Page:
As a pamphlet from the College Board points out, the content of high schools' advanced courses is not prescribed by the College Board. An ap course offered in a high school can take any number of forms, according to the board: "It may not be called an 'ap course,' and it may not even be a course. It can take the form of an honors class, a strong regular course, a tutorial, or independent study."
Students' college-level learning experiences are measured through three-hour ap examinations offered every year in May by the College Board. The examinations not only include short-answer and multiple-choice questions, but essay questions and, in the case of studio art, a portfolio judgment.
The most popular ap examinations are those in English literature and composition, American History, calculus, biology, European history, and chemistry, in that order.
Although the number of students taking examinations in ten subject areas doubled between 1972 and 1982, the number of students taking examinations in Spanish literature, German literature, and French literature actually declined. And the number of students taking the tests in German, Latin, and music is quite small, according to the College Board.
The ap program has developed several new examinations in recent years, instituting the Spanish-language tests in 1977; music theory in 1978; German language, studio drawing, and English language and composition in 1980.
In May 1984, the program will test students who seek advanced college placement in computer science.
Interest in the programs varies from state to state. In Utah, which has the highest percentage of students who take ap tests, there are 200 examinations taken for every 100,000 students. In Arkansas and Mississippi, two exams are taken for each 100,000 students, according to Mr. Hanson.
In 1981, the national average was 82 examinations taken per 100,000 students, he said.
Colleges offer course credit based on test scores, grade-point averages, and the standards of individual de-partments. The tests are graded on a five-point scale: 5 (extremely well qualified), 4 (well qualified), 3 (qualified), 2 (possibly qualified) and 1 (no recommendation). The decision whether to exempt a student from a specific course or to grant a student semester-hours of credit, or both, is made by the academic department involved and varies among departments and institutions, admissions officials say.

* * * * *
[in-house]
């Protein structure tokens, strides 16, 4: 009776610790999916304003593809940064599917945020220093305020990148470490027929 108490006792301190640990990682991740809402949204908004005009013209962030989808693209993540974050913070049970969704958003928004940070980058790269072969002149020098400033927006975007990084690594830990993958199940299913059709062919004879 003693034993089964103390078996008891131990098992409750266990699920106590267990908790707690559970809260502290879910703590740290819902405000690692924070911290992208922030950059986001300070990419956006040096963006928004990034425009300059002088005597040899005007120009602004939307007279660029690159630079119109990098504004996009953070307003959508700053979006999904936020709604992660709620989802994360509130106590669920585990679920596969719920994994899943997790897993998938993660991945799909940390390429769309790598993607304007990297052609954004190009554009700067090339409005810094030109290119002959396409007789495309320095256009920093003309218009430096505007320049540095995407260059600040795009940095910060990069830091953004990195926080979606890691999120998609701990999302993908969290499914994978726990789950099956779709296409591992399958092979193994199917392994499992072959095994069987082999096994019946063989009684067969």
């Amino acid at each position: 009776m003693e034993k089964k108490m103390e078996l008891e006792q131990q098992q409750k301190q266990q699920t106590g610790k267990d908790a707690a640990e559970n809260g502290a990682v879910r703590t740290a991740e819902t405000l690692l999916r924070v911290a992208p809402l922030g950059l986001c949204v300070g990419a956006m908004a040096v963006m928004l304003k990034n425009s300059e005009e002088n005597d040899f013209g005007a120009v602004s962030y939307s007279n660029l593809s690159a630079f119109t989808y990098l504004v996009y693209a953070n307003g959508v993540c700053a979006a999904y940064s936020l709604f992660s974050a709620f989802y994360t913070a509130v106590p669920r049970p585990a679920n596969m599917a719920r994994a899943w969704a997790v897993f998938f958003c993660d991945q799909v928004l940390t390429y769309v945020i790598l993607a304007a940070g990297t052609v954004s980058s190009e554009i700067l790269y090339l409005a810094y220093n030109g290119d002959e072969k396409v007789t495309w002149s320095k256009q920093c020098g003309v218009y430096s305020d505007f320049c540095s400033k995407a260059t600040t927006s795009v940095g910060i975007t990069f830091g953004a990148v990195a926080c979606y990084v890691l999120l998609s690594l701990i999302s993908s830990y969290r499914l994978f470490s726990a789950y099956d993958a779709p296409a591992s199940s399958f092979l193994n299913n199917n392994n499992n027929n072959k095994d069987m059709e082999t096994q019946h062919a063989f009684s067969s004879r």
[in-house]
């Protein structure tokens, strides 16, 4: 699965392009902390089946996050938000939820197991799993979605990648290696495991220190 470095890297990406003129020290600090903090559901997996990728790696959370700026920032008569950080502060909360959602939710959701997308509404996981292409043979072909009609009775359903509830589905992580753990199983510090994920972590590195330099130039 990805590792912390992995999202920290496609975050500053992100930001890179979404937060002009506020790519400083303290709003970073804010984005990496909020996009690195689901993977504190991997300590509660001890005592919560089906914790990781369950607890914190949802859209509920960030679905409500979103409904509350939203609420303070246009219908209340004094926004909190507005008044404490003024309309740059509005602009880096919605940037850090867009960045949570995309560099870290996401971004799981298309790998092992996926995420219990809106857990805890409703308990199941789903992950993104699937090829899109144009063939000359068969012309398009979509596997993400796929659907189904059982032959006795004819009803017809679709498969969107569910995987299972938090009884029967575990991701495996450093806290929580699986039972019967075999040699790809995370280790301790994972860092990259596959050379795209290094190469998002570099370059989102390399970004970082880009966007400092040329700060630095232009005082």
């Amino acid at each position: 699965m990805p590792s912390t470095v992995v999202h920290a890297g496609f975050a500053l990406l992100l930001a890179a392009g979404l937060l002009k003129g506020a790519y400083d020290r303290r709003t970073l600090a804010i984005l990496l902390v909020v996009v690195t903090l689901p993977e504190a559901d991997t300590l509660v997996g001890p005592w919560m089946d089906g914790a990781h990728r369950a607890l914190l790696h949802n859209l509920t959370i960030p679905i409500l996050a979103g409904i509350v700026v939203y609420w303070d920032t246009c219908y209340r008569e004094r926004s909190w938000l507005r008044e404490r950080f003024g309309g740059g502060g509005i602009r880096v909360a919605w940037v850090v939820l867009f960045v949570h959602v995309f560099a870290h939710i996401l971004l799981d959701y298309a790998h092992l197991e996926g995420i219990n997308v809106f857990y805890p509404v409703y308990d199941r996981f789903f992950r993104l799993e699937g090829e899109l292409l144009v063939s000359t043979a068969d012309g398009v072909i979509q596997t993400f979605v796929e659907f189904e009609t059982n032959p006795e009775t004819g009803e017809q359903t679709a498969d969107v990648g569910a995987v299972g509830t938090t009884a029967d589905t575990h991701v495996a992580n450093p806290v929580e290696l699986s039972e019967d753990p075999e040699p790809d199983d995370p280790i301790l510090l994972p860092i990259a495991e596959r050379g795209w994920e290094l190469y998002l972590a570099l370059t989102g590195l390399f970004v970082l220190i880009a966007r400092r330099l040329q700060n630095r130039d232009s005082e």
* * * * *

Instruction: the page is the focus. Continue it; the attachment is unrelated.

Semester-Hours of Credit
At Colorado College in Denver, for example, an ap score of 3 on the English examination will allow a student to receive anywhere from 3 to 7 semester-hours worth of credit in English. But a score of 4 may or may not exempt a student from first-year calculus," according to Ellen S. Goulding, director of admissions.
"Generally, over a third of the candidates receive grades of 4 or better, over a third receive 3's, a fifth receive 2's, and 7 percent receive 1's. However, in no subject in any year has the grade distribution matched this pattern exactly nor are the grades determined by such a formula," according ot a pamphlet entitled Grading, Interpreting, and Using Advanced Placement Examinations published by the College Board.
In 1982, 807 college faculty members and high-school teachers familiar with college-level courses graded the ap examinations. The mean grade in 1982 was 3.19. Fourteen percent of students received a grade of 5; 21 percent received a grade of 4; 36 percent received a grade of 3; 22 percent received a grade of 2; and 7 percent received a grade of 1.
In 1981, ap students scoring 3 or above on at least one ap examination had an average score of 549 on the verbal portion of the Scholastic Aptitude Test and an average score of 594 on the mathematics portion. That year, the average scores nationally for students taking the sat were 424 on the verbal section and 466 on the math section.
In reaching out to more of these higher-scoring students in a wider variety of schools, the ap program is said to be encouraging the shift to higher standards in the high schools. But as one admissions director at a prestigious private university cautioned, after terming himself "an enthusiastic supporter of advanced placement": "The ap program serves as a measure of the excellence of offerings at a school. But we see courses listed as advanced-placement courses on many applications that probably aren't really that. It depends on the school."